What does R2 do in Harry's circuit? Seems to me like it shouldn't be there...
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Scott Stites
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PostPosted: Tue Jan 17, 2006 2:05 pm    Post subject: Reply with quote  Mark this post and the followings unread

Summing resistor for AR3? Wouldn't it put inverted CV out at virtual ground if it were not there?
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PostPosted: Tue Jan 17, 2006 2:11 pm    Post subject: Reply with quote  Mark this post and the followings unread

OK, I don't get it though. I'm sure it works but I've never done lag processors like this myself.
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Scott Stites
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PostPosted: Tue Jan 17, 2006 2:16 pm    Post subject: Reply with quote  Mark this post and the followings unread

Right, I understand it's for summing - do you mean by the original question that one wouldn't want to sum the inverted signal with the input?
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PostPosted: Tue Jan 17, 2006 2:26 pm    Post subject: Reply with quote  Mark this post and the followings unread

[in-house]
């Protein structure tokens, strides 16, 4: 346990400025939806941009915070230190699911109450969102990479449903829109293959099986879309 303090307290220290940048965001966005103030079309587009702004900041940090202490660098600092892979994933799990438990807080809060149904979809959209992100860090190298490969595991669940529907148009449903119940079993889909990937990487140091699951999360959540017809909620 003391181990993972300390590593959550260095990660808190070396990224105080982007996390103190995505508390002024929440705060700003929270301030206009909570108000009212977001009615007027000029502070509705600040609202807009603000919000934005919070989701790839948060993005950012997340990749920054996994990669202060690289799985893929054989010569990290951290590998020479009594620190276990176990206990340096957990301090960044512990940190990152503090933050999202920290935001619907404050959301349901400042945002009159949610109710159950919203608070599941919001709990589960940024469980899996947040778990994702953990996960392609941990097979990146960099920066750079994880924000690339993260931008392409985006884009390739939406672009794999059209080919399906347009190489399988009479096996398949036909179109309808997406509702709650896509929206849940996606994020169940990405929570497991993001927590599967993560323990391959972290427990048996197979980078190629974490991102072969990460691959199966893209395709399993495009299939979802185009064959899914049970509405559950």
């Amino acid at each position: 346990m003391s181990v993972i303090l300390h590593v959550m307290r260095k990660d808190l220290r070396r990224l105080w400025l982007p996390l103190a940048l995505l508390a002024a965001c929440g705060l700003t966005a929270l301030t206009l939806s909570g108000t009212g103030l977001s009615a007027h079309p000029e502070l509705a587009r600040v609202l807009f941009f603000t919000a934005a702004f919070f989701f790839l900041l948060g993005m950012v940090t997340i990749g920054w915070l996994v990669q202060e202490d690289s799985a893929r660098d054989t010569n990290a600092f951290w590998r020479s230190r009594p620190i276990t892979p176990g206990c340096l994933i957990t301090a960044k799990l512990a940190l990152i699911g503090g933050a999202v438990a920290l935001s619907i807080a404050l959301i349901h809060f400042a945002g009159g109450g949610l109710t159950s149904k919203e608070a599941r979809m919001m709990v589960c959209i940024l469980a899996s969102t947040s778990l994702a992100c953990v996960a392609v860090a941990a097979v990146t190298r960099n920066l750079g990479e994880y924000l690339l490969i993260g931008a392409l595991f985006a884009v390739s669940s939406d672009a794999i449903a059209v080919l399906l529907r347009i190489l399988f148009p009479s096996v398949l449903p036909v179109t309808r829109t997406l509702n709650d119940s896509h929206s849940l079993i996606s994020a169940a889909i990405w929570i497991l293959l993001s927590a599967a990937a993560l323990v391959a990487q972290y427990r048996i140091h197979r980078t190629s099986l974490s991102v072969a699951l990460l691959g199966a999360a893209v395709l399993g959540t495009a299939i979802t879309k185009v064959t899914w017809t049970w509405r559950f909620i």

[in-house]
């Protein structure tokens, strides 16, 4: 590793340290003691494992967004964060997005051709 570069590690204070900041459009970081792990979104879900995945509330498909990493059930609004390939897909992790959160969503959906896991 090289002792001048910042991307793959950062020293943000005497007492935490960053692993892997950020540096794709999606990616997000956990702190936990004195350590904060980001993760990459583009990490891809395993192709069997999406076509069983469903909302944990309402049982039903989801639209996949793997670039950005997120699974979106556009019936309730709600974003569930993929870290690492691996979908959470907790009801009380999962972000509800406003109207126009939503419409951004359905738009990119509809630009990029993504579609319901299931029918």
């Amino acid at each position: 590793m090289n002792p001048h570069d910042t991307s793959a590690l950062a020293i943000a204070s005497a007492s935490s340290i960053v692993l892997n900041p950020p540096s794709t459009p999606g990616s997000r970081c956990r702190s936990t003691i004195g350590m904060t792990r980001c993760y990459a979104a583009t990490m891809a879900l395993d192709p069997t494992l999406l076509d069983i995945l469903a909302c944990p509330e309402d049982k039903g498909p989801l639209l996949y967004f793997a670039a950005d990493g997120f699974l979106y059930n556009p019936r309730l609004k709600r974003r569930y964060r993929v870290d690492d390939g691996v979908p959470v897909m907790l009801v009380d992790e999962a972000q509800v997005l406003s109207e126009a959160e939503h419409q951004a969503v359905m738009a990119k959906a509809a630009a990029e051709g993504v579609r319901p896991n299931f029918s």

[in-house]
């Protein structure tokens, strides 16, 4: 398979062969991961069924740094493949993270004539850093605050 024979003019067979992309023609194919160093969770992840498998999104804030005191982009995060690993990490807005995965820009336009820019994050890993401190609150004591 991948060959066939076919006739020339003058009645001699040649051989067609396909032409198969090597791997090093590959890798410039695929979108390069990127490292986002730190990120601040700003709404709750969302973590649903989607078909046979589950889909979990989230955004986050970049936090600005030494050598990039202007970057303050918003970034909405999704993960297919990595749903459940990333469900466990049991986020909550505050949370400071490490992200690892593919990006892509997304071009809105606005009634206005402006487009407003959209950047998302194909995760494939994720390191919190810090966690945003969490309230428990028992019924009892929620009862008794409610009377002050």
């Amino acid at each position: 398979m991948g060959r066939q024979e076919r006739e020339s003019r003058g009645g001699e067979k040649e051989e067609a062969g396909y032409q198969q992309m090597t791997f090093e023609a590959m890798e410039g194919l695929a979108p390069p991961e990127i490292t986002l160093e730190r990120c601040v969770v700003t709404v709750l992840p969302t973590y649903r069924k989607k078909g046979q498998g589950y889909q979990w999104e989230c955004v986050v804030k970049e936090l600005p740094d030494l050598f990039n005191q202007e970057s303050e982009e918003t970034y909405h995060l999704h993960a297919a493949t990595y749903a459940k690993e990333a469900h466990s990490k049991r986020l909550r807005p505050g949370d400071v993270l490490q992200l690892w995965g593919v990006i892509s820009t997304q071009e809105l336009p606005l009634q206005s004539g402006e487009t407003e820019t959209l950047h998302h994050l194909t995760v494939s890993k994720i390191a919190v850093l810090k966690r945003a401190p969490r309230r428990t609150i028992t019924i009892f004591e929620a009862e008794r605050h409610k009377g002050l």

I guess that makes two of us. I've read build reports on it though - seems to work pretty well. I guess it's also handy for the other lag duties (shaping gates into envelopes, etc).

The only other lag I've ever used is a linear design, which warn't nothing like this (much simpler). Having the ability to move between the two responses would be a lot of fun. I guess I'll have to try it out!
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PostPosted: Wed Jan 18, 2006 7:59 am    Post subject: Reply with quote  Mark this post and the followings unread

Maber that feedback has some effect on the operation. duh...

Yes, everything I've built has a linear response - just simple integrators really.